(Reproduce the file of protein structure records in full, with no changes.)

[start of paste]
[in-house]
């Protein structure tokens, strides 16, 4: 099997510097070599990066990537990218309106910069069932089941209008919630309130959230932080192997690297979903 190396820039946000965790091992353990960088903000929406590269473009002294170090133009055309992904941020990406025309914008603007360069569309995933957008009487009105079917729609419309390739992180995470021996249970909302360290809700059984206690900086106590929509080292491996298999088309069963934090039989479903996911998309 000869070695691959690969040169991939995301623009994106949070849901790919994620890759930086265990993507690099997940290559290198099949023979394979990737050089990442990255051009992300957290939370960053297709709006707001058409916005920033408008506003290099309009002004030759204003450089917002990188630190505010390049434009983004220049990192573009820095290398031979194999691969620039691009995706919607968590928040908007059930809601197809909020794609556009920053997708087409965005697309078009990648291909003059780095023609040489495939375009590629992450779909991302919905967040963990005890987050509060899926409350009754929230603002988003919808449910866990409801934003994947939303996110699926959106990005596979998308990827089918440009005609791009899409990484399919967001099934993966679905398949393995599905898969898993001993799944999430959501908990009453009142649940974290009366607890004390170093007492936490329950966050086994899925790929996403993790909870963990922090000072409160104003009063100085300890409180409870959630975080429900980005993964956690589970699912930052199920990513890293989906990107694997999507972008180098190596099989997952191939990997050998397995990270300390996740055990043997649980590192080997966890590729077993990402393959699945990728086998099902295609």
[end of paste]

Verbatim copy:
[in-house]
């Protein structure tokens, strides 16, 4: 099997510097070599990066990537990218309106910069069932089941209008919630309130959230932080192997690297979903 190396820039946000965790091992353990960088903000929406590269473009002294170090133009055309992904941020990406025309914008603007360069569309995933957008009487009105079917729609419309390739992180995470021996249970909302360290809700059984206690900086106590929509080292491996298999088309069963934090039989479903996911998309 000869070695691959690969040169991939995301623009994106949070849901790919994620890759930086265990993507690099997940290559290198099949023979394979990737050089990442990255051009992300957290939370960053297709709006707001058409916005920033408008506003290099309009002004030759204003450089917002990188630190505010390049434009983004220049990192573009820095290398031979194999691969620039691009995706919607968590928040908007059930809601197809909020794609556009920053997708087409965005697309078009990648291909003059780095023609040489495939375009590629992450779909991302919905967040963990005890987050509060899926409350009754929230603002988003919808449910866990409801934003994947939303996110699926959106990005596979998308990827089918440009005609791009899409990484399919967001099934993966679905398949393995599905898969898993001993799944999430959501908990009453009142649940974290009366607890004390170093007492936490329950966050086994899925790929996403993790909870963990922090000072409160104003009063100085300890409180409870959630975080429900980005993964956690589970699912930052199920990513890293989906990107694997999507972008180098190596099989997952191939990997050998397995990270300390996740055990043997649980590192080997966890590729077993990402393959699945990728086998099902295609």